I-TEAM: One-stop shop for homeless opens in Augusta
AUGUSTA, Ga. (WRDW/WAGT) - The Augusta commission approved forming a homeless task force a year ago as the city’s homeless population skyrocketed 150 percent in just a few months during the pandemic.
Now a new plan is being put into action to combat the homeless and affordable housing crisis in the city head-on.
A key component of the plan is First Stop for families on the brink of homelessness.
It’s meant to streamline services to give families one place to go for help rather than having agencies scattered throughout the city.
That barrier to access was exposed in a series of ITEAM reports last year.
Senior investigative reporter Liz Owens was at First Stop as it opened for the first time and found it works as a triage for our homeless population.
First Stop is a centralized location where families on the brink of homelessness can access various resources within walking distance of the shelter. It’s one of several key components of a new strategic plan. But we also found that plan is not without a few hiccups.
Last fall, our ITEAM exposed barriers like lack of transportation keeping our homeless population from accessing services scattered across the county.
First Stop now neighbors the Kroc Center providing access to services like credit counseling, foreclosure prevention, legal aid, DFCS, a food pantry, rental and utility assistance, and veteran and mental health services.
“All of those pieces are here under one roof. And this was going to be all the things on facing.” Derek Dugan is with the Salvation Army.
He is part of the team that wrote the strategic plan recently passed by the commission.
But the ITEAM found there is a missing puzzle piece: Serenity. That is the state provider for mental health services had an office near the Kroc Center and another one downtown, but both are now closed.
Serenity tells the ITeam that part of the problem is state regulations require them to operate at a full-time level and staffing no longer allows them to do it near downtown and it closed its office here just this week with no explanation.
Another hiccup along the way: weekly street outreach that began last week is already straining the only family shelter in town.
“The Salvation Army Center of Hope right now is bursting at the seams. We have cots in all available areas,” explains Dugan.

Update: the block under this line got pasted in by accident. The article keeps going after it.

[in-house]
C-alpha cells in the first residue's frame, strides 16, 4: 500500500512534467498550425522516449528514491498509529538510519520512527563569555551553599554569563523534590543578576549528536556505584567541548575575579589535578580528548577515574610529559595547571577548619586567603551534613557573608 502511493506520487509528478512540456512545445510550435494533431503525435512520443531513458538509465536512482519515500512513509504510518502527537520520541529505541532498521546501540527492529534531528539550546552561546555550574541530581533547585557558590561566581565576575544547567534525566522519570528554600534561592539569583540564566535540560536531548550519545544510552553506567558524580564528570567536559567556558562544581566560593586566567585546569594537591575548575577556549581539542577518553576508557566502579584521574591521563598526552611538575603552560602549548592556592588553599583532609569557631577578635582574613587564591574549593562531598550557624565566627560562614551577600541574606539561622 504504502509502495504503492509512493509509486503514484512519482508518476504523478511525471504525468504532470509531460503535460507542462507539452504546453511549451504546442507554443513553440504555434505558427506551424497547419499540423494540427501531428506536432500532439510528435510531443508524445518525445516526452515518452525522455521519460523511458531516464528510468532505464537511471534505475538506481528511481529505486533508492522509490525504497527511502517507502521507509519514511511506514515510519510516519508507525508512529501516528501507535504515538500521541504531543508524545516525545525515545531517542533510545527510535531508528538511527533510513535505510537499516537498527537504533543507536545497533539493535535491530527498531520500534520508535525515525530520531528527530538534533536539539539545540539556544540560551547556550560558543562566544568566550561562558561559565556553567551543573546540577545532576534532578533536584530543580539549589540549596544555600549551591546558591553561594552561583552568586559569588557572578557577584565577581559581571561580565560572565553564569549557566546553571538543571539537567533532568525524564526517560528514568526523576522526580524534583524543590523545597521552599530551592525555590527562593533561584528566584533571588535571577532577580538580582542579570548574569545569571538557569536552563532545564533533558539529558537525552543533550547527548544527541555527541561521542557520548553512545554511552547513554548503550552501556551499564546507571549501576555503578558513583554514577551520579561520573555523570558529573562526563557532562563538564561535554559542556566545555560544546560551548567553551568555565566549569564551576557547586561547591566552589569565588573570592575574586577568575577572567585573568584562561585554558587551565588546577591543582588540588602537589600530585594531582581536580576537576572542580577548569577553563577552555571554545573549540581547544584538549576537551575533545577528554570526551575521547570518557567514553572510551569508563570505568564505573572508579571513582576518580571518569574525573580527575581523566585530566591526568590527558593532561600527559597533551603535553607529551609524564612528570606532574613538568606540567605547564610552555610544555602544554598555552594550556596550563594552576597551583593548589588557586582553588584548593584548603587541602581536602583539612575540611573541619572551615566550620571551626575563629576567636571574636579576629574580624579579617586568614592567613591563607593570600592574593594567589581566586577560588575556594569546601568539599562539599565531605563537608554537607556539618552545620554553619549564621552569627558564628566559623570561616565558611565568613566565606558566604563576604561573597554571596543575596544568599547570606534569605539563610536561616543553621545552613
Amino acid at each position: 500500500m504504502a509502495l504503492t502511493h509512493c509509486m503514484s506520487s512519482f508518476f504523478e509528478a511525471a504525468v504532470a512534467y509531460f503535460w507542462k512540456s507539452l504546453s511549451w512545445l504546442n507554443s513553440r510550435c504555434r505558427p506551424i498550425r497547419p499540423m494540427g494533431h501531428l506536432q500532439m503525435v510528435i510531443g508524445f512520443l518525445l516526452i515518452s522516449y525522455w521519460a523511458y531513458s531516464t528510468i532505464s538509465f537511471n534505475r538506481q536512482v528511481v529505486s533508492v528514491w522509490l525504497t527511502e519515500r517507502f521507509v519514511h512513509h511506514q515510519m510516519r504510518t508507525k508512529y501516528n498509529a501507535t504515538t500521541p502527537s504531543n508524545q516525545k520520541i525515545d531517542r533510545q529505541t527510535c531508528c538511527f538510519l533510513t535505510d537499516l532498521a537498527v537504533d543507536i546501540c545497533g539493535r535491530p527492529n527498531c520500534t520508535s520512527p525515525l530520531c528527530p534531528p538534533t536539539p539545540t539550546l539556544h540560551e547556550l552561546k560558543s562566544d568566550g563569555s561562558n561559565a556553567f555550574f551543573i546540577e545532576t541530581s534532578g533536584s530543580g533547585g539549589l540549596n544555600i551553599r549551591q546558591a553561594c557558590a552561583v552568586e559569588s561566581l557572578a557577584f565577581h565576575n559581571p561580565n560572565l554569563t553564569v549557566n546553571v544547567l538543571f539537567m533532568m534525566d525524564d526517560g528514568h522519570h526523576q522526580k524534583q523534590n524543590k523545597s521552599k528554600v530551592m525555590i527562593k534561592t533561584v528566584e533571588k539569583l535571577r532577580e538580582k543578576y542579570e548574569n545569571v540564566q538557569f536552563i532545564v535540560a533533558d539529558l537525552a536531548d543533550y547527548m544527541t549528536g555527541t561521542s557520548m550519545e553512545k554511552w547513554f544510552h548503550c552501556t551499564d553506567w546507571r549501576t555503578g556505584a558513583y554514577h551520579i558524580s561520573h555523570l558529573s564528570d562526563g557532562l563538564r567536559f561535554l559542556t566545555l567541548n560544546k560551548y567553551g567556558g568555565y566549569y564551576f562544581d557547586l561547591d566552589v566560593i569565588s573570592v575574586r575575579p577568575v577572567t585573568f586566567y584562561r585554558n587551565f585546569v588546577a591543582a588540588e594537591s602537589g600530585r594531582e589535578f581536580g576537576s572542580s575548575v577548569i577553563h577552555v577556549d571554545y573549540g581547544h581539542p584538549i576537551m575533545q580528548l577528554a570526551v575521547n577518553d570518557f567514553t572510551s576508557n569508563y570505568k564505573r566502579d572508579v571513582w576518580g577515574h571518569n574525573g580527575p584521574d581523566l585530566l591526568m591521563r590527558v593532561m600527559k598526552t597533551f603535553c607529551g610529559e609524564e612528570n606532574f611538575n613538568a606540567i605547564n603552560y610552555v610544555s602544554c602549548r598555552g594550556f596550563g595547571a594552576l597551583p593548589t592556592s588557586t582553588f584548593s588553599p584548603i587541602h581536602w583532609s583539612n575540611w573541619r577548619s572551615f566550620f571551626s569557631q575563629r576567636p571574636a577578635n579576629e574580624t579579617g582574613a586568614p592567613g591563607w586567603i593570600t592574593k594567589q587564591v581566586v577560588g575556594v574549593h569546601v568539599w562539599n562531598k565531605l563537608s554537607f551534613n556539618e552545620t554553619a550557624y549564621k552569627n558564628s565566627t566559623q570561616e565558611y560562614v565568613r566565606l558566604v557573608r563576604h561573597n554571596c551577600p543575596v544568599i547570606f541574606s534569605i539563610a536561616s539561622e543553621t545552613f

Last August, the average nightly count at the shelter was between 90 and 100 people. Now it is around 160 in a 135-bed shelter.
“In short, it is redirecting people from the homeless camps. They are not being allowed to stay on public property they are not being allowed to stay in dangerous circumstances and are being redirected to the shelter, rightly so because that’s where they can receive the services, where they can receive housing food, clothing, everything they need.”
Another need outlined in the plan is more affordable housing. The Commission passed the tiny homes ordinance, another component of the 2022 Homeless Task Force’s strategic plan.
The plan is not much different than the 2009 plan the city adopted to end homelessness within ten years.
“I mean, did the previous plan was based on the people and their intentions and their plans to make it work? And once the people had moved on, the office holders had moved on,” says Dugan. “There was nothing tying them to the promises made.”
During this go-around, the task force added a new component and perhaps, the most important: accountability among agencies.
The accountability portion varies depending on the agency involved. The Salvation Army made a five-year commitment to working with the Task Force.
CSRA EOA has a contract. As far as penalties go for breaking any agreement or contract- there are none. First Stop will open at the beginning of October.
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